Many appellate lawyers wait until the briefing is done to ask for help with oral argument. Unfortunately, an objective analyst cannot suggest that you make an argument that was not covered in your briefing. 
Goal, Strategy, Theory, Theme and Details 
Your objective analyst will want to start with the details. Have you perfected the record, properly assigned error, determined the appropriate standard of review and researched the compelling legal authority?
In perfecting the record, err on the side of inclusiveness. Your analyst may review the findings of facts and conclusions of law to make sure you have preserved error. Unchallenged findings of fact will be accepted as verities on appeal and cannot be attacked in argument.
Fresh Eyes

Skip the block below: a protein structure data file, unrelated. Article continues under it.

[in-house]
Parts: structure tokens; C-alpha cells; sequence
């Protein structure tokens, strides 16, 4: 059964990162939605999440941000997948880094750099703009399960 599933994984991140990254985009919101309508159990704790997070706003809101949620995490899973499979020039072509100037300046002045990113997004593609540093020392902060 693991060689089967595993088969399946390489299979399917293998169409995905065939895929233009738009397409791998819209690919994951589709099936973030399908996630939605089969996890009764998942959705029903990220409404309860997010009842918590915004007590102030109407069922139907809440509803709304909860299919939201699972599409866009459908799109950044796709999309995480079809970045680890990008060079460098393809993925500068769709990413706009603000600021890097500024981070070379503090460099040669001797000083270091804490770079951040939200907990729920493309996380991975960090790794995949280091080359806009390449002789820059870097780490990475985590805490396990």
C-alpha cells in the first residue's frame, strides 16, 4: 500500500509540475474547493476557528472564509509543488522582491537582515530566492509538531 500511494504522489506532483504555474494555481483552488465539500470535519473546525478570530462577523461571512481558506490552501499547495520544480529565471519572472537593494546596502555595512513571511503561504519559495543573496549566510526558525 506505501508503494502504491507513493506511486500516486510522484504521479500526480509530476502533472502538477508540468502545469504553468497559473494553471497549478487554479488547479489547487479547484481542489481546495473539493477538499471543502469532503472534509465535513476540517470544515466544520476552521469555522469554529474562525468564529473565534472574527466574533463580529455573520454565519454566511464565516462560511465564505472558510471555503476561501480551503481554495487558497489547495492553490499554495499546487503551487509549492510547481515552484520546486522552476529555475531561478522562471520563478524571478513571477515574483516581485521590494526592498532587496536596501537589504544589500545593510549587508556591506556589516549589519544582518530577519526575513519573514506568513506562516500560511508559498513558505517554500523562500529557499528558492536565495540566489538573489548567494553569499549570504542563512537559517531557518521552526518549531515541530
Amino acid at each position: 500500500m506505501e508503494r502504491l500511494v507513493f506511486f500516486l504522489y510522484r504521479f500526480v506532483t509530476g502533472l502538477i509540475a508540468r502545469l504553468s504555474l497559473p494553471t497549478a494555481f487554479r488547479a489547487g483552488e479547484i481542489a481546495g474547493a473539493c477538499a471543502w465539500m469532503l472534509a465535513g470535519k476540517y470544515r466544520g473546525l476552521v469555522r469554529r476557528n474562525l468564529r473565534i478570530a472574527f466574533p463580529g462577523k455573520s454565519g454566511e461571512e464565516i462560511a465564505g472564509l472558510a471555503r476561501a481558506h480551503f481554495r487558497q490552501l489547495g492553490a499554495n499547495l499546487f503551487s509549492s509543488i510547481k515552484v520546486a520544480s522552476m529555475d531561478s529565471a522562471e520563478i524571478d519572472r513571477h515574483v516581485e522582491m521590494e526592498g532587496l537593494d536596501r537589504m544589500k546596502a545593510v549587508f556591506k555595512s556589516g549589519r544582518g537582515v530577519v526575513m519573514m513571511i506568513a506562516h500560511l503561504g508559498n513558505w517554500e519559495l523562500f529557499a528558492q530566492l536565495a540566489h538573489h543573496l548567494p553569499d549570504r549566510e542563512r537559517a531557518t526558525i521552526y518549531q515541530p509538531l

The analyst will have the point of view that the justices will have, especially if your case is in an uncommon area of the law. His or her fresh eyes will help you to follow the keep-it-simple principle.
Your analyst will want to know what you need in order to win. The analyst will help you boil down your request of the court to only what is required to get the relief you need. Asking to change the law is risky. Remember separation of powers and do not ask the court to do the legislature’s work.
Your strategy is how you intend to reach your goal: challenge the law; argue error; and allege prosecutorial misconduct, incompetence of counsel, etc.
Ask your analyst to help you develop your legal theory; that is, why you are legally entitled to win. Also develop your theme; that is, why you are morally entitled to win and why justice is on your side. Emphasize your legal theory in the briefing and your theme in oral argument.
What the Court Wants
Your analyst will help you understand what every appellate judge wants to accomplish: (1) to find and apply the correct law; (2) to write a good opinion; and (3) to do justice. Make the judge’s job easy.